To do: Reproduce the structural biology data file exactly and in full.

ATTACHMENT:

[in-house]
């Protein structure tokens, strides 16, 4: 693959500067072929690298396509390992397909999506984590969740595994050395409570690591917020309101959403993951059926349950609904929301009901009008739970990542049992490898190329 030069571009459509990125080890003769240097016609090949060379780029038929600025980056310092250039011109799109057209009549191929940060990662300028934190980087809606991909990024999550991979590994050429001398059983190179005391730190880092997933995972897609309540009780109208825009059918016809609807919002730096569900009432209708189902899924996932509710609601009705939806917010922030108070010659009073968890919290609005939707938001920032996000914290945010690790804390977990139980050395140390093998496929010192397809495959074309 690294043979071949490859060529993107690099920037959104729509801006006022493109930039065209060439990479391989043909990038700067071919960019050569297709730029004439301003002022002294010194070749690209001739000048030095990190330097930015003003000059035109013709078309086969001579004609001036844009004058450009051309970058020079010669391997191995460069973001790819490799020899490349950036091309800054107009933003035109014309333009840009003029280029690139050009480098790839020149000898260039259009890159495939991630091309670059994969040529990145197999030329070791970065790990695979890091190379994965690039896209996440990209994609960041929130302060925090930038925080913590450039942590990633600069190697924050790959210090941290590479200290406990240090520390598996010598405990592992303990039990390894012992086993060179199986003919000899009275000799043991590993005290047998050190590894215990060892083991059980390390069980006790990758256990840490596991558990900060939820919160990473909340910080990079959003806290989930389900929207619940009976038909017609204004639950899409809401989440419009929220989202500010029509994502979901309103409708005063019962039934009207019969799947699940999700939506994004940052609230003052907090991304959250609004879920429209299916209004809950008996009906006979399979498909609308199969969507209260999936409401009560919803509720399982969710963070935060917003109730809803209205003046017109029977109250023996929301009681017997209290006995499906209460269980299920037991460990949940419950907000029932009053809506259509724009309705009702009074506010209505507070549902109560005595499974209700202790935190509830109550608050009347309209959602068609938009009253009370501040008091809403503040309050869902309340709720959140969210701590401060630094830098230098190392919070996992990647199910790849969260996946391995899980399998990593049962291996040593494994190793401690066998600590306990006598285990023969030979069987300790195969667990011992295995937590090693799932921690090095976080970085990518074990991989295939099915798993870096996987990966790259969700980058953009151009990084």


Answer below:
[in-house]
């Protein structure tokens, strides 16, 4: 693959500067072929690298396509390992397909999506984590969740595994050395409570690591917020309101959403993951059926349950609904929301009901009008739970990542049992490898190329 030069571009459509990125080890003769240097016609090949060379780029038929600025980056310092250039011109799109057209009549191929940060990662300028934190980087809606991909990024999550991979590994050429001398059983190179005391730190880092997933995972897609309540009780109208825009059918016809609807919002730096569900009432209708189902899924996932509710609601009705939806917010922030108070010659009073968890919290609005939707938001920032996000914290945010690790804390977990139980050395140390093998496929010192397809495959074309 690294043979071949490859060529993107690099920037959104729509801006006022493109930039065209060439990479391989043909990038700067071919960019050569297709730029004439301003002022002294010194070749690209001739000048030095990190330097930015003003000059035109013709078309086969001579004609001036844009004058450009051309970058020079010669391997191995460069973001790819490799020899490349950036091309800054107009933003035109014309333009840009003029280029690139050009480098790839020149000898260039259009890159495939991630091309670059994969040529990145197999030329070791970065790990695979890091190379994965690039896209996440990209994609960041929130302060925090930038925080913590450039942590990633600069190697924050790959210090941290590479200290406990240090520390598996010598405990592992303990039990390894012992086993060179199986003919000899009275000799043991590993005290047998050190590894215990060892083991059980390390069980006790990758256990840490596991558990900060939820919160990473909340910080990079959003806290989930389900929207619940009976038909017609204004639950899409809401989440419009929220989202500010029509994502979901309103409708005063019962039934009207019969799947699940999700939506994004940052609230003052907090991304959250609004879920429209299916209004809950008996009906006979399979498909609308199969969507209260999936409401009560919803509720399982969710963070935060917003109730809803209205003046017109029977109250023996929301009681017997209290006995499906209460269980299920037991460990949940419950907000029932009053809506259509724009309705009702009074506010209505507070549902109560005595499974209700202790935190509830109550608050009347309209959602068609938009009253009370501040008091809403503040309050869902309340709720959140969210701590401060630094830098230098190392919070996992990647199910790849969260996946391995899980399998990593049962291996040593494994190793401690066998600590306990006598285990023969030979069987300790195969667990011992295995937590090693799932921690090095976080970085990518074990991989295939099915798993870096996987990966790259969700980058953009151009990084």